The most obvious question an urban planner can ask about Amazon is whether it has undermined local businesses and beamed the former vibrancy of Main Street to the intangible anonymity of “the cloud.” Then again, big box stores already beat them to it, as described passionately in Stacy Mitchell’s Big Box Swindle (2008) and observed by pretty much every American who doesn’t knit their own clothes and build their own furniture.
Fulfillment: Winning and Losing in One-Click America, by Baltimore-based journalist Alec MacGillis, offers a few (not encouraging) answers to that question and many more. He’s not as passionate an activist as Mitchell is, but he’s made a major contribution to the literature of retail urbanism.
As much as we all might want drone’s eye views into Amazon’s boardroom and Jeff Bezos’ head, Fulfillment does not deliver that. It’s not necessarily a business book. If anything, it’s a social history of what has, with astonishing stealth, become arguably the country’s most influential company on land and in cyberspace. MacGillis recounts what it’s like to be an Amazon employee, an urban activist, a Marketplace vendor, a lobbyist, a forklift driver, and many others of the hundreds of thousands of people who make up Amazon’s ecosystem. Indeed, that ecosystem is vast. Especially with the popularity of Prime’s two-day shipping and the necessary logistics infrastructure, the entire country has basically become an Amazon Overlay Zone.
Fulfillment makes the requisite allusion to Amazon’s origins: Bezos didn’t want to sell books. He wanted to build the biggest company imaginable. To his credit, books were his entrée. He also didn’t want to base his company in Seattle as such, gravitating toward it because a Silicon Valley headquarters would have forced the company to charge sales tax for buyers in the largest state in the country. He chose Seattle for Washington’s relatively small population and the abundance of spinoff talent from Microsoft.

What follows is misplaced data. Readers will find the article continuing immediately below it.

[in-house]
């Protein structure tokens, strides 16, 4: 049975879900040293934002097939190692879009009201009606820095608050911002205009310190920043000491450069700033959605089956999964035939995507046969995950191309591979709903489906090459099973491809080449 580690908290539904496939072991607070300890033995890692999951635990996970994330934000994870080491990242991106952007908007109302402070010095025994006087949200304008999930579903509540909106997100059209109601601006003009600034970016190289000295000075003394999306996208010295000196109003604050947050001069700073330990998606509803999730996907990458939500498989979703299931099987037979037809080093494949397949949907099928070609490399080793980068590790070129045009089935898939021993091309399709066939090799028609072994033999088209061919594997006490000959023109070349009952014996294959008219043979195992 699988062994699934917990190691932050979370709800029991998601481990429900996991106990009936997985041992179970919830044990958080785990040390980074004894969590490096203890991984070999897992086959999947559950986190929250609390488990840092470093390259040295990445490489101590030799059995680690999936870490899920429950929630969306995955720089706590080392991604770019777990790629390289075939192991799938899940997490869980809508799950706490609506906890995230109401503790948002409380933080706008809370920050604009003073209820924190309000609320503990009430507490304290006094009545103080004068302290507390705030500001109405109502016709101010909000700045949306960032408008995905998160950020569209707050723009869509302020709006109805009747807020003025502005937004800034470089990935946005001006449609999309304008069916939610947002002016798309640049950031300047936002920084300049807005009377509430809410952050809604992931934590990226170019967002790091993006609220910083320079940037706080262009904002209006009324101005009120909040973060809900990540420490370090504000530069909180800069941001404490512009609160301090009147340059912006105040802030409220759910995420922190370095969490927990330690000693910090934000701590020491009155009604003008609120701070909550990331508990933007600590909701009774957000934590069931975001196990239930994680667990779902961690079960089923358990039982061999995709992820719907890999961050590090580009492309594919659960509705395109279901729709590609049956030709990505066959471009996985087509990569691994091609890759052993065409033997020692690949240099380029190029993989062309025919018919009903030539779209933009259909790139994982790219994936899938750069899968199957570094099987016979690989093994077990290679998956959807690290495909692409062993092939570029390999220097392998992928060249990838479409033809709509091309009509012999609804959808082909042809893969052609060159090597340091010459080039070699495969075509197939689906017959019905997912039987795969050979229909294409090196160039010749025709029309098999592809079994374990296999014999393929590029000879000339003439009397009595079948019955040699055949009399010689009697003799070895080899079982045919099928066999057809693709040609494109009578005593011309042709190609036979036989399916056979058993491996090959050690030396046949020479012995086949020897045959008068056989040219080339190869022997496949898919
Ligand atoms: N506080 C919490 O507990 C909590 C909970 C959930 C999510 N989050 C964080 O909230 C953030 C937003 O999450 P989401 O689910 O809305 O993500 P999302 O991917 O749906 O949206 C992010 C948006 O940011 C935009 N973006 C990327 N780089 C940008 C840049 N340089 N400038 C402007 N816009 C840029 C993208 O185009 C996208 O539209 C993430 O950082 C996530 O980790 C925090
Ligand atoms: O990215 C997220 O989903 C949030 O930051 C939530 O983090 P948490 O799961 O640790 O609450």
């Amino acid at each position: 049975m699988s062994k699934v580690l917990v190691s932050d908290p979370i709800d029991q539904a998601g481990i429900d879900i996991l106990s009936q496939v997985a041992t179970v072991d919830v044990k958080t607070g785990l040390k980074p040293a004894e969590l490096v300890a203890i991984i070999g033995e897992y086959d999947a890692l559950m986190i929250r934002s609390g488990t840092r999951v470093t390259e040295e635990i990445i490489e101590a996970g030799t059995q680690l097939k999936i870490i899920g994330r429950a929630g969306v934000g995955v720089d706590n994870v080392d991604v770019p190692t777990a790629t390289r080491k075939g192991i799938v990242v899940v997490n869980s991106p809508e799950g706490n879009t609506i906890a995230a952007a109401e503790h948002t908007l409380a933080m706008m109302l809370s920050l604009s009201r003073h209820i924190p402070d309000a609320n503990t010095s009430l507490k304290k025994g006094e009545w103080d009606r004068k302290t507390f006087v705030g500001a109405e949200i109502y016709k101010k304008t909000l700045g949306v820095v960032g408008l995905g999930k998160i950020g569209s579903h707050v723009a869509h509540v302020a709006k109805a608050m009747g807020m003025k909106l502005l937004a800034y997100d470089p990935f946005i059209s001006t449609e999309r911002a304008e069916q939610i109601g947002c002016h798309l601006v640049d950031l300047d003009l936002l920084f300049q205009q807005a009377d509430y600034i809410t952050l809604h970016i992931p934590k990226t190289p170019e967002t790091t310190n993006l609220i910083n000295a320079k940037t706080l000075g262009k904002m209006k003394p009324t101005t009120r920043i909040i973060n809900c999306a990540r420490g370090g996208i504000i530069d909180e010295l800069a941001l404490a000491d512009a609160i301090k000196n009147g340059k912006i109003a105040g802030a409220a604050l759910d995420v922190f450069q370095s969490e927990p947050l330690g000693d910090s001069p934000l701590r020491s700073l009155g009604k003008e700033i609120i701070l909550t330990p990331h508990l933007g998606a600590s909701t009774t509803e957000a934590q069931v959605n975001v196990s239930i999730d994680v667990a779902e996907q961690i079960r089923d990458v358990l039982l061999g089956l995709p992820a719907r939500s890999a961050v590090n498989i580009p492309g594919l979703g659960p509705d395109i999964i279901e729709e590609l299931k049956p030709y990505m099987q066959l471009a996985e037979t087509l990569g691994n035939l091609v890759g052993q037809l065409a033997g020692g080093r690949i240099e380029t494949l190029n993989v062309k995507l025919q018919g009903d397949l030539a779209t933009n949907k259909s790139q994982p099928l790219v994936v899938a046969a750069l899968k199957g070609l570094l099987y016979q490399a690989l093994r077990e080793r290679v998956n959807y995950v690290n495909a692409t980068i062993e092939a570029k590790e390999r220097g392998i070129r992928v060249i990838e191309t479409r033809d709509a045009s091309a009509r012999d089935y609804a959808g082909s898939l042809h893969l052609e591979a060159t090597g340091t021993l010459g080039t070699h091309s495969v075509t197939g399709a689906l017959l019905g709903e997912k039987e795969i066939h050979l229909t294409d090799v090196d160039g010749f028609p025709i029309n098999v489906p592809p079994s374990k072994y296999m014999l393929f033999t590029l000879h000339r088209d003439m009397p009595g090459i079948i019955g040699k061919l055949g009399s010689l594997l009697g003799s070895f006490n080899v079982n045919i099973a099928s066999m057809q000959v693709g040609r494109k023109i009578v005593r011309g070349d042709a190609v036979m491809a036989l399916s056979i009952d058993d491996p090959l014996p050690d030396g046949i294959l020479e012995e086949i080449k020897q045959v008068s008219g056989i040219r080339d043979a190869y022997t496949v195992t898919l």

Impressively, MacGillis’s account is gripping, striking a nearly perfect balance between investigation, narrative, analysis, and human interest. With the daunting challenge of describing an enormous, faceless company, he goes for intimacy, providing microbiographies of people caught in Amazon’s web. Fittingly, the author organizes his book geographically. Every chapter is attached to a place, with the implication that Amazon has invaded, influenced, and upended each representative place in a different way.
In Washington, D.C., Bezos buys the city’s most expensive house and most expensive newspaper, and he hires an army of lobbyists; how else to land huge government contracts and end up paying $0 in federal taxes? In El Paso, Texas, Amazon squeezes out a family-owned office supply store, demanding 15% of revenues for the privilege of selling for bare-bones prices on Marketplace. In Ohio, Amazon builds secretive facilities to support Amazon Web Services, the low-profile, cloud-hosting business that, though it has nothing to do with books, baby clothes, and other baubles, has become just as important as Amazon’s retail and logistics business.
MacGillis writes with a terrific sense of place. In his most arresting chapter he takes us into the former behemoth Bethlehem Steel factory, Sparrows Point, which spewed fire along the Baltimore waterfront (his hometown) for most of the 20th century. The chapter takes a long detour from Amazon to describe industrial America before eventually revealing that, lo and behold, Sparrows Point has been demolished and turned into an Amazon logistics megacenter. One of the biggest companies of the analog industrial era thus gives way to one of the biggest companies of the internet era. In the process, Amazon has presided over the impoverishment of Baltimore and the weakening of unions.